British Airways-owner IAG has announced 4,500 job cuts at Iberia as part of a widely anticipated restructuring of the Spanish carrier.
Iberia is cutting its 156-strong fleet by 25 aircraft, and reducing 15% of its network capacity, with the airline focusing on the most profitable routes.
The plan aims to stem Iberia’s cash losses by mid-2013, and raise profits by at least 600 million euros ($766 million).
IAG also revealed a 30% drop in pre-tax quarterly profits to 221 million euros.
The drop was due to the poor performance at Iberia and at the recently-purchased UK regional airline BMI, as well as rising fuel, operating and engineering costs.
“The group performance is coming back to the levels seen in 2011 and this is particularly true if you strip out the BMI losses of 31 million euros in the quarter,” said IAG chief executive Willie Walsh.
“However, there remains a strong difference between the performances of British Airways and Iberia.”
The parent company said it now expected to make an overall operating loss of 120 million euros for the year – excluding any costs associated with the Iberia restructuring – with further losses likely in the remaining three months due to the impact of storm Sandy in the US.
Its pre-tax losses for the first nine months of the year have now reached 169 million euros, compared with a 355 million-euro profit in the same period last year.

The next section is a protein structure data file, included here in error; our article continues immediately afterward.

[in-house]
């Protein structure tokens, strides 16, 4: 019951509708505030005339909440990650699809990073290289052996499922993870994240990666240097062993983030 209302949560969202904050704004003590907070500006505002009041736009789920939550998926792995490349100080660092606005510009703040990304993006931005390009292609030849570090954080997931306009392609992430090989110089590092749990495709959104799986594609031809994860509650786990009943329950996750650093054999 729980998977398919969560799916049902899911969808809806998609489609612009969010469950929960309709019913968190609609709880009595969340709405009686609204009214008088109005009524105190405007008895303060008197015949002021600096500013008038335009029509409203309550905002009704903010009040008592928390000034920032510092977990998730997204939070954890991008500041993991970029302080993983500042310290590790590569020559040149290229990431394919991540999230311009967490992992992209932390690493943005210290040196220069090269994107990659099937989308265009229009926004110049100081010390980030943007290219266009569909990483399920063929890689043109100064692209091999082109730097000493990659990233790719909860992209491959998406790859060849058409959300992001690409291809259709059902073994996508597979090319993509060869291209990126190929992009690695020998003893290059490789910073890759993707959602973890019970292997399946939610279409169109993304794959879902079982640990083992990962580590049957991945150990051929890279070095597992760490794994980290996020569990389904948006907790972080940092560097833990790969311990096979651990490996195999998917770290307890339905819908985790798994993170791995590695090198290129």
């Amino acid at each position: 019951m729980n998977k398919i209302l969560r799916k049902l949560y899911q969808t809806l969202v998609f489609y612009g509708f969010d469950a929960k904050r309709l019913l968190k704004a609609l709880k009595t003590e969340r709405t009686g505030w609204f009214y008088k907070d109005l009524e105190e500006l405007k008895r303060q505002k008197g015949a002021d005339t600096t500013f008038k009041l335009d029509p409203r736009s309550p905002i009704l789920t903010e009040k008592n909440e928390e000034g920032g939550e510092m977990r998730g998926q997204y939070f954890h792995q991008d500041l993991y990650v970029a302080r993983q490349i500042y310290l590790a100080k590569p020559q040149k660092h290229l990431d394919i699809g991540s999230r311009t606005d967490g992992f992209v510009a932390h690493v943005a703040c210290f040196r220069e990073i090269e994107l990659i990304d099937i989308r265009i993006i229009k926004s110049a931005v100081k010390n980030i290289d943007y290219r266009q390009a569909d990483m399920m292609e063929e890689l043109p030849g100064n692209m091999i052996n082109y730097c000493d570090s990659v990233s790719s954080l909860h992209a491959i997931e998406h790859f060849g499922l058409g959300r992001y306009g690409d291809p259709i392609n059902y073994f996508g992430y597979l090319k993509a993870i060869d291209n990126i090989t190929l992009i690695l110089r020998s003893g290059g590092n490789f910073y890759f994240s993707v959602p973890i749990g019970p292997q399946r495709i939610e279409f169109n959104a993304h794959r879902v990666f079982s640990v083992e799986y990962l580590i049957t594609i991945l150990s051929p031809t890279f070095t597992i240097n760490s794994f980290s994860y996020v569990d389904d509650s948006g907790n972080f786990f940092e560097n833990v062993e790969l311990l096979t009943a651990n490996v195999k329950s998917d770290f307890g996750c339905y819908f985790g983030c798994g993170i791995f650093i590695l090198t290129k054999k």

Iberia has been suffering record losses, and IAG flagged up three months ago that job cuts were likely to come.
“Iberia is in a fight for survival,” said the Spanish subsidiary’s chief executive, Rafael Sanchez-Lozano.
“It is unprofitable in all its markets.
“Unless we take radical action to introduce permanent structural change, the future for the airline is bleak.”
The 4,500 job losses are not as steep as the 7,000 figure that reportedly had been expected by the airline’s unions.
IAG said the restructuring would safeguard 15,500 posts at the airline.
However, the restructuring plan also includes “permanent salary adjustments to achieve a competitive and flexible cost base”.
The airline has set a deadline of 31 January next year to reach agreement with unions over the cuts.
“Time is not on our side,” said Rafael Sanchez-Lozano.
“The company is burning 1.7 million euros every day,” he added.
“If we do not reach consensus, we will have to take more radical action, which will lead to greater reductions in capacity and jobs.”
The restructuring plan comes a day after IAG announced that it would pay 113 million euros to buy up the remaining 54% stake in Spanish budget airline Vueling that it did not already own.
Willie Walsh had said that the acquisition of Vueling would be “good for Spain” and “create new Spanish jobs”.
On Wednesday, IAG released its latest passenger figures for October, which showed that traffic rose by 6.2% at British Airways from a year earlier, while at Iberia traffic was down 3.7%.
The airline’s woes in part stem from the weakness of the eurozone economy, including a sharp downturn in its Spanish home market. However, according to Rafael Sanchez-Lozano, the airline’s problems are also “systemic and pre-date the country’s problems”.